In 601, Pope St Gregory the Great sent a group of missionaries to England – a second wave, following on from the initial mission led by St Augustine of Canterbury – with a view to converting the Anglo-Saxons. One member of this second wave of missionaries was Paulinus, and Italian monk.
Paulinus and the others arrived in Kent (on the south east coast of England) in 604, and stayed there until 625 when, having been consecrated a bishop by the Archbishop of Canterbury, he was chosen to accompany Æthelburg, the sister of King Eadbald of Kent, on her journey to Northumbria where she was due to marry King Edwin. (There is a divergence of views as to the precise chronology; it is possible that Æthelburg and Paulinus traveled north in 624, and that Paulinus subsequently returned south for a short time in order to be consecrated.)
It had already been agreed that King Edwin had promised that he would extend full religious freedom to Æthelburg, but Paulinus was intent on secuing not just the limited goal of tolerance for the Christian queen and her retinue to remain a Christian and worship as she chose, but the far greater prize of the conversion of pagan Northumbria.
As related by Bede, Edwin’s conversion hinged on the fact that the birth of his daughter at Easter 626 (which Paulinus attributed to his own intercession) coincided with failed assassination attempt by an agent of Cwichelm of Wessex. Edwin decided to permit the baptism of his daughter Eanflæd, and promised to convert to Christianity if his forthcoming campaign against Cwichelm were a success.
Even after his victory over the West Saxons, Edwin held back from converting, and Bede recounts that his final decision to embrace Christianity came after Paulinus revealed and interpreted to him (Edwin) a dream that he had had while in exile at the court of King Rædwald of East Anglia.
However, Paulinus was certainly not the only factor in Edwin’s conversion, and probably not even the principal one. Pope Boniface V wrote to Edwin (as he wrote to other rulers), urging him to embrace Christianity. The influence of Æthelburg, Edwin’s queen, was probably even more significant.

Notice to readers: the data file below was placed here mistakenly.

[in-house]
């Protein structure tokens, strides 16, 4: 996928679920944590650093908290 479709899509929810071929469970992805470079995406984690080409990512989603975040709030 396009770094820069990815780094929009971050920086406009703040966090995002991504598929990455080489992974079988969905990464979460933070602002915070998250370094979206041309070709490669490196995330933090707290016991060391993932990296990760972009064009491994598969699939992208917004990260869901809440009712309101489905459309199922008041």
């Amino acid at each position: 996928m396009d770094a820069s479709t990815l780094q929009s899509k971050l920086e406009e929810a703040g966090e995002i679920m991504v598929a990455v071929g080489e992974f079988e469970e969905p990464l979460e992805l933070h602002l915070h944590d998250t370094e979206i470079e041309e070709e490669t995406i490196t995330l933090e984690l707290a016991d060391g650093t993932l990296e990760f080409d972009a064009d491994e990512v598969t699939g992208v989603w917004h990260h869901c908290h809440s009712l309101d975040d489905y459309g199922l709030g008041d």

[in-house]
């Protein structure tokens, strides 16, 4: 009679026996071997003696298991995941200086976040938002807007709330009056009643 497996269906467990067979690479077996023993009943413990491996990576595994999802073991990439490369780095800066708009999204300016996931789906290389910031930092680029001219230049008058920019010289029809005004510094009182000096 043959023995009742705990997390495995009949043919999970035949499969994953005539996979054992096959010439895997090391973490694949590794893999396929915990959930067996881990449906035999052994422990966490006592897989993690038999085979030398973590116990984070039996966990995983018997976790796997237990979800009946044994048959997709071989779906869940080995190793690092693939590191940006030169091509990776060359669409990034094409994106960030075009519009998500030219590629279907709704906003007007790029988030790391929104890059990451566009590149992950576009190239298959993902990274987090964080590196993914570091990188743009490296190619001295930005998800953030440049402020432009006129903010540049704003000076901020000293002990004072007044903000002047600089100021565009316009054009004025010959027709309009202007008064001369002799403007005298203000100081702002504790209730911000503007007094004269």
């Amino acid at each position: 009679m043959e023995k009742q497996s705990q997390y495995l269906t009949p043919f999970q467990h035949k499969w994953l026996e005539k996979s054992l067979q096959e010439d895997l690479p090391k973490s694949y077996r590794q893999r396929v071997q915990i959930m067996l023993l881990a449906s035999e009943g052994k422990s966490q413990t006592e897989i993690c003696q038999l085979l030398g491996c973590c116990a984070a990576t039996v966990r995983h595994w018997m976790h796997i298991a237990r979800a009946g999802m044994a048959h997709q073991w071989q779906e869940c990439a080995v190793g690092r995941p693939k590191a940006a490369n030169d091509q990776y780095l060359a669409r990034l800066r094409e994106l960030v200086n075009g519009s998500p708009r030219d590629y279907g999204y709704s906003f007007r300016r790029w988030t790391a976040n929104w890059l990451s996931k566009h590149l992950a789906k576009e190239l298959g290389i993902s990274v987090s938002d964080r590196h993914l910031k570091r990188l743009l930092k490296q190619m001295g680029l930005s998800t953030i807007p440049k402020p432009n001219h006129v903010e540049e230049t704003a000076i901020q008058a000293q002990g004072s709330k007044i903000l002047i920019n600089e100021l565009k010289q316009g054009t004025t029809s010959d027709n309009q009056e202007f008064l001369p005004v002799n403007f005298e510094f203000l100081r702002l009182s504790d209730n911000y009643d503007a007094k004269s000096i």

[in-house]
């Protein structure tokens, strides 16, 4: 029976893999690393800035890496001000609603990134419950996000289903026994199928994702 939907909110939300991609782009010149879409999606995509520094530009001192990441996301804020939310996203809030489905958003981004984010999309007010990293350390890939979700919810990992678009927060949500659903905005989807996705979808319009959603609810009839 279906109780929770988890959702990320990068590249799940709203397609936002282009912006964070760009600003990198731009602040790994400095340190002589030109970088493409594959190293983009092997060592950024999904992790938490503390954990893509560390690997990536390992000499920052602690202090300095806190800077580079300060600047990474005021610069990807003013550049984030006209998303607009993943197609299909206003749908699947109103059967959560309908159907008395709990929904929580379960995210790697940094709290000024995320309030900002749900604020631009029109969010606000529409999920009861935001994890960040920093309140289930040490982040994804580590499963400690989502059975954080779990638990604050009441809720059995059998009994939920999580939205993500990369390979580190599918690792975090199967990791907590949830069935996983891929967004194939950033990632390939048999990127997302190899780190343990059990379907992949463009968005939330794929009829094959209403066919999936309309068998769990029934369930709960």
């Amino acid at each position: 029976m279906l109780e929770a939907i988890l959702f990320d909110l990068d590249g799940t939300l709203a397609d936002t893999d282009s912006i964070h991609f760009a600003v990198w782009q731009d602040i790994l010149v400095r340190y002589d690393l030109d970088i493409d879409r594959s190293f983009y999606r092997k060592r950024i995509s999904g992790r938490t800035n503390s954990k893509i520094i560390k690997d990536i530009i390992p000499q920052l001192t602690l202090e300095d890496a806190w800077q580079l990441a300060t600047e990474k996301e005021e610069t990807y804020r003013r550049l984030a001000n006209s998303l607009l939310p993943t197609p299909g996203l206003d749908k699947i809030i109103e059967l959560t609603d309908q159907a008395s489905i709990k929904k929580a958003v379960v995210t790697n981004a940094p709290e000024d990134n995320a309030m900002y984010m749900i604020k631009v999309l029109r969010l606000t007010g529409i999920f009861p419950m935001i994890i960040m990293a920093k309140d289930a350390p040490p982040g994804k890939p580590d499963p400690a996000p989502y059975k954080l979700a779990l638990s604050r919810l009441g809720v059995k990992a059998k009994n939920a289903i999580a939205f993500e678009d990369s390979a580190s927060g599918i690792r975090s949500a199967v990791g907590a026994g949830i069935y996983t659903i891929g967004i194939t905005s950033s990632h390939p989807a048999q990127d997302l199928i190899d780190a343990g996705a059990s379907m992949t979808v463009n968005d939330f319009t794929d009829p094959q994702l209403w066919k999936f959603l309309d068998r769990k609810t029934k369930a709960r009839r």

Though one of the premier Anglo-Saxon kingdoms, Kent stood very much within the Frankish milieu, and the Franks were as keen to convert the Anglo-Saxons to Christianity as was Rome. Bede emphasizes the part played by the Roman Paulinus because he wishes to portray the conversion of England as an essentially Roman achievement (which in many ways it was), but the truth is that the half-Merovingian Æthelburg probably had far more influence over Edwin than did Paulinus.
In any case, what finally tipped the balance for Edwin was, in all probability, the evidence that adherence to the Christian God was a good way of securing military victory, and that his own conversion and that of his kingdom would secure his imperium (as Bede calls it). Mutatis mutandis, similar arguments had carried weight with the Emperor Constantine, and would in the future carry weight with Charlemagne.
Edwin and his chief men were baptized on 12 April 627. Edwin now ruled Northumbria, most of eastern Mercia, Anglesey and the Isle of Man, while his ongoing alliance with Kent meant that Wessex was effectively subjected to him. In the eyes of the men of Northumbrian, the extent of Edwin’s overlordship was, at least in part, directly attributable to his rejection of paganism and his adoption of Christianity.
Around 633/634, Penda of Mercia and Cadwallon ap Cadfan of Wales rose up against Edwin and defeated him at the Battle of Hatfield Chase. With Edwin dead (he was later canonized), Æthelburg and her family fled to Kent together with Paulinus. Just as Edwin’s victory over the pagan Cwichelm had appeared to be a demonstration of the power – and hence the truth – of the Christian God, so also his defeat at the hands of the pagan Penda seemed to prove the opposite. The Northumbrian nobles duly abandoned Christianity, and Northumbria was plunged back into the darkness of paganism.
The contribution of Paulinus to the fate of Northumbrian Christianity may even have been a negative one, for his expulsion of native British clergy from parts of Northumbria stirred up resentments which were magnified after the fall of Edwin. There were very few Roman clergy in Northumbria under Edwin, and the Northumbrian conversion may have been confined largely to the royal court – testimony, one might argue, to the failure of Paulinus to secure a deeper and broader Christianization of the kingdom.
Paulinus now remained in Kent with Æthelburg and her daughter Eanflæd, and became Bishop of Rochester – a position which he occupied at the time of his death in 644. Shrines sprung up in Rochester and Canterbury, and he was soon regarded as a saint.
At the ecclesio-poilitical level, Paulinus was in many ways a failure. The success of the conversion of Northumbria – such as it was – was more due to Æthelburg than it was to Paulinus, while the superficial and impermanent nature of the evangelization of the north may have been partly attributable to Paulinus’s methods.
Clearly, though, his exercise of his pastoral office in Rochester left an abiding impression not only in Rochester itself but throughout the Kentish kingdom. He may have been a failure as a missionary, but, as bishop, pastor, spiritual adviser to Æthelburg and other Kentish royalty, man of prayer and worker of miracles, he clearly inspired enormous affection among the people of Kent, and, after his earlier disappointments, he discovered (and followed with heroic sanctity) his true vocation as an apostle to the Anglo-Saxons.